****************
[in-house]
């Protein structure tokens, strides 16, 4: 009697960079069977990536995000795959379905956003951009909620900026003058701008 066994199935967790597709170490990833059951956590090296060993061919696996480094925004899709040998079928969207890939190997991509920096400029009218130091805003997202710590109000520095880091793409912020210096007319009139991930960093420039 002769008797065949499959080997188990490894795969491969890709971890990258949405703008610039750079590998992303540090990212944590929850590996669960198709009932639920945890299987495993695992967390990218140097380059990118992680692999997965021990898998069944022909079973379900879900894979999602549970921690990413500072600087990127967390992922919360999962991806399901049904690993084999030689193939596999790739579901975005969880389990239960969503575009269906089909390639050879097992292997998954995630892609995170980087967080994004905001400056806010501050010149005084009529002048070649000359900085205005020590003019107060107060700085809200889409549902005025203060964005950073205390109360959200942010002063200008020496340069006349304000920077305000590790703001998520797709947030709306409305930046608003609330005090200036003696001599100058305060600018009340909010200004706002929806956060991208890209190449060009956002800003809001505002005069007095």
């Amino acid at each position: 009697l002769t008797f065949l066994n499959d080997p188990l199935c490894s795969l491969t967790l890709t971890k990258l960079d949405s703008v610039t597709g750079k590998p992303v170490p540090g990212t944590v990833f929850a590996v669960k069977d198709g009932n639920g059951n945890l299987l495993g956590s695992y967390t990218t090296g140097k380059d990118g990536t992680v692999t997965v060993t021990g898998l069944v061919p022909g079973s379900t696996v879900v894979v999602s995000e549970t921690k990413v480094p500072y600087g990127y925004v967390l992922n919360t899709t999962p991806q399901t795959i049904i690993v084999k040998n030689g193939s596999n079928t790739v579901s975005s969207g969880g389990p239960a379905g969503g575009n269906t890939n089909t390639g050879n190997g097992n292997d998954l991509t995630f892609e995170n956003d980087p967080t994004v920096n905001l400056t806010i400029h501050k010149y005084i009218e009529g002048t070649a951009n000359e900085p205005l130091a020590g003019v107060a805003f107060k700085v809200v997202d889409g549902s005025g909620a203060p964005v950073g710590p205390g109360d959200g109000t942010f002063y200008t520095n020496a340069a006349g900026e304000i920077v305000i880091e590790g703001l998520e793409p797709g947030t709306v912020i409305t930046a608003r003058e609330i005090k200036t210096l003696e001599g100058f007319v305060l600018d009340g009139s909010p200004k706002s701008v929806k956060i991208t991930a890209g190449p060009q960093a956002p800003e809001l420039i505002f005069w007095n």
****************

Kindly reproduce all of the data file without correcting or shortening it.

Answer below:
[in-house]
């Protein structure tokens, strides 16, 4: 009697960079069977990536995000795959379905956003951009909620900026003058701008 066994199935967790597709170490990833059951956590090296060993061919696996480094925004899709040998079928969207890939190997991509920096400029009218130091805003997202710590109000520095880091793409912020210096007319009139991930960093420039 002769008797065949499959080997188990490894795969491969890709971890990258949405703008610039750079590998992303540090990212944590929850590996669960198709009932639920945890299987495993695992967390990218140097380059990118992680692999997965021990898998069944022909079973379900879900894979999602549970921690990413500072600087990127967390992922919360999962991806399901049904690993084999030689193939596999790739579901975005969880389990239960969503575009269906089909390639050879097992292997998954995630892609995170980087967080994004905001400056806010501050010149005084009529002048070649000359900085205005020590003019107060107060700085809200889409549902005025203060964005950073205390109360959200942010002063200008020496340069006349304000920077305000590790703001998520797709947030709306409305930046608003609330005090200036003696001599100058305060600018009340909010200004706002929806956060991208890209190449060009956002800003809001505002005069007095």
């Amino acid at each position: 009697l002769t008797f065949l066994n499959d080997p188990l199935c490894s795969l491969t967790l890709t971890k990258l960079d949405s703008v610039t597709g750079k590998p992303v170490p540090g990212t944590v990833f929850a590996v669960k069977d198709g009932n639920g059951n945890l299987l495993g956590s695992y967390t990218t090296g140097k380059d990118g990536t992680v692999t997965v060993t021990g898998l069944v061919p022909g079973s379900t696996v879900v894979v999602s995000e549970t921690k990413v480094p500072y600087g990127y925004v967390l992922n919360t899709t999962p991806q399901t795959i049904i690993v084999k040998n030689g193939s596999n079928t790739v579901s975005s969207g969880g389990p239960a379905g969503g575009n269906t890939n089909t390639g050879n190997g097992n292997d998954l991509t995630f892609e995170n956003d980087p967080t994004v920096n905001l400056t806010i400029h501050k010149y005084i009218e009529g002048t070649a951009n000359e900085p205005l130091a020590g003019v107060a805003f107060k700085v809200v997202d889409g549902s005025g909620a203060p964005v950073g710590p205390g109360d959200g109000t942010f002063y200008t520095n020496a340069a006349g900026e304000i920077v305000i880091e590790g703001l998520e793409p797709g947030t709306v912020i409305t930046a608003r003058e609330i005090k200036t210096l003696e001599g100058f007319v305060l600018d009340g009139s909010p200004k706002s701008v929806k956060i991208t991930a890209g190449p060009q960093a956002p800003e809001l420039i505002f005069w007095n």